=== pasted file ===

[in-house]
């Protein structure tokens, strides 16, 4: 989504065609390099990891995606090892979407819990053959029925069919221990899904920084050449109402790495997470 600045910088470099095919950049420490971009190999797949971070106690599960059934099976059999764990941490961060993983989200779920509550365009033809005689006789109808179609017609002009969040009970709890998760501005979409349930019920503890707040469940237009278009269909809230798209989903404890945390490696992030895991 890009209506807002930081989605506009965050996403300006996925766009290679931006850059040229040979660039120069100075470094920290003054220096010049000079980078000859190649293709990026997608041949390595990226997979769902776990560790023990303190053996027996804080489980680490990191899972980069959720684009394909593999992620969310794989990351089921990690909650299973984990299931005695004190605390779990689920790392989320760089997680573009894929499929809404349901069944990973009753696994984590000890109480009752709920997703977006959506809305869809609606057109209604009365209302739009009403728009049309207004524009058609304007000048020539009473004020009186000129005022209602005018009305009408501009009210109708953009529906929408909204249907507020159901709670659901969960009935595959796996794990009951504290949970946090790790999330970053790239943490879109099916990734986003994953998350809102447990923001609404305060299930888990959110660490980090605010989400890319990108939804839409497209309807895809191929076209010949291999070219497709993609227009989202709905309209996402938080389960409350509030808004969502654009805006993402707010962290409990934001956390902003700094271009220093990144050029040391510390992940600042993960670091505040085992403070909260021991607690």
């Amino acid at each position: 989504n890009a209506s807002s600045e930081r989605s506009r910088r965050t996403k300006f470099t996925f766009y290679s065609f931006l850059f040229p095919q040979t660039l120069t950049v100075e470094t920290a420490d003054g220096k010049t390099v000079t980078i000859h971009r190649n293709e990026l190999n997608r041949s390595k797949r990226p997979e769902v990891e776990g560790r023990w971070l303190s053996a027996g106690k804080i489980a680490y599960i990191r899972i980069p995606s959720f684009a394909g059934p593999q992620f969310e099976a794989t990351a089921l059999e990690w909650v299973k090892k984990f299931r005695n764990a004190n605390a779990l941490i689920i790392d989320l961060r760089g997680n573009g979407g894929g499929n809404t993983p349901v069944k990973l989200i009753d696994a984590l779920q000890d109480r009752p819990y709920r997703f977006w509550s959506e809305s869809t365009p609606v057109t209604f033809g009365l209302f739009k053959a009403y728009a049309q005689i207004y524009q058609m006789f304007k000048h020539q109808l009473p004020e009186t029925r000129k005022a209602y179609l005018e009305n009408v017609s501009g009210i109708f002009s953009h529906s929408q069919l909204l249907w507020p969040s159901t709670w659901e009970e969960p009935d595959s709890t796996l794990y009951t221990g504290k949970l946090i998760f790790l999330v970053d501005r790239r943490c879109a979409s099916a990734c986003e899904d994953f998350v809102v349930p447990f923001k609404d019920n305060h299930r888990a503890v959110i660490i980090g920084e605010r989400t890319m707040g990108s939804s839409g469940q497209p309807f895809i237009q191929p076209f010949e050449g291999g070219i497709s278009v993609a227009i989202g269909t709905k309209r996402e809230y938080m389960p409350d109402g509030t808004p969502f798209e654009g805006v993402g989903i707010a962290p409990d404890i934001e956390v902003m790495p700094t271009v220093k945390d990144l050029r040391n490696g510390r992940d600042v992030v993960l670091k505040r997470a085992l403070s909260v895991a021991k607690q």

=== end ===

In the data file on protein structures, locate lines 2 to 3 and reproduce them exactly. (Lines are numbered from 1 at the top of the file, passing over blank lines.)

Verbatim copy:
């Protein structure tokens, strides 16, 4: 989504065609390099990891995606090892979407819990053959029925069919221990899904920084050449109402790495997470 600045910088470099095919950049420490971009190999797949971070106690599960059934099976059999764990941490961060993983989200779920509550365009033809005689006789109808179609017609002009969040009970709890998760501005979409349930019920503890707040469940237009278009269909809230798209989903404890945390490696992030895991 890009209506807002930081989605506009965050996403300006996925766009290679931006850059040229040979660039120069100075470094920290003054220096010049000079980078000859190649293709990026997608041949390595990226997979769902776990560790023990303190053996027996804080489980680490990191899972980069959720684009394909593999992620969310794989990351089921990690909650299973984990299931005695004190605390779990689920790392989320760089997680573009894929499929809404349901069944990973009753696994984590000890109480009752709920997703977006959506809305869809609606057109209604009365209302739009009403728009049309207004524009058609304007000048020539009473004020009186000129005022209602005018009305009408501009009210109708953009529906929408909204249907507020159901709670659901969960009935595959796996794990009951504290949970946090790790999330970053790239943490879109099916990734986003994953998350809102447990923001609404305060299930888990959110660490980090605010989400890319990108939804839409497209309807895809191929076209010949291999070219497709993609227009989202709905309209996402938080389960409350509030808004969502654009805006993402707010962290409990934001956390902003700094271009220093990144050029040391510390992940600042993960670091505040085992403070909260021991607690």
């Amino acid at each position: 989504n890009a209506s807002s600045e930081r989605s506009r910088r965050t996403k300006f470099t996925f766009y290679s065609f931006l850059f040229p095919q040979t660039l120069t950049v100075e470094t920290a420490d003054g220096k010049t390099v000079t980078i000859h971009r190649n293709e990026l190999n997608r041949s390595k797949r990226p997979e769902v990891e776990g560790r023990w971070l303190s053996a027996g106690k804080i489980a680490y599960i990191r899972i980069p995606s959720f684009a394909g059934p593999q992620f969310e099976a794989t990351a089921l059999e990690w909650v299973k090892k984990f299931r005695n764990a004190n605390a779990l941490i689920i790392d989320l961060r760089g997680n573009g979407g894929g499929n809404t993983p349901v069944k990973l989200i009753d696994a984590l779920q000890d109480r009752p819990y709920r997703f977006w509550s959506e809305s869809t365009p609606v057109t209604f033809g009365l209302f739009k053959a009403y728009a049309q005689i207004y524009q058609m006789f304007k000048h020539q109808l009473p004020e009186t029925r000129k005022a209602y179609l005018e009305n009408v017609s501009g009210i109708f002009s953009h529906s929408q069919l909204l249907w507020p969040s159901t709670w659901e009970e969960p009935d595959s709890t796996l794990y009951t221990g504290k949970l946090i998760f790790l999330v970053d501005r790239r943490c879109a979409s099916a990734c986003e899904d994953f998350v809102v349930p447990f923001k609404d019920n305060h299930r888990a503890v959110i660490i980090g920084e605010r989400t890319m707040g990108s939804s839409g469940q497209p309807f895809i237009q191929p076209f010949e050449g291999g070219i497709s278009v993609a227009i989202g269909t709905k309209r996402e809230y938080m389960p409350d109402g509030t808004p969502f798209e654009g805006v993402g989903i707010a962290p409990d404890i934001e956390v902003m790495p700094t271009v220093k945390d990144l050029r040391n490696g510390r992940d600042v992030v993960l670091k505040r997470a085992l403070s909260v895991a021991k607690q």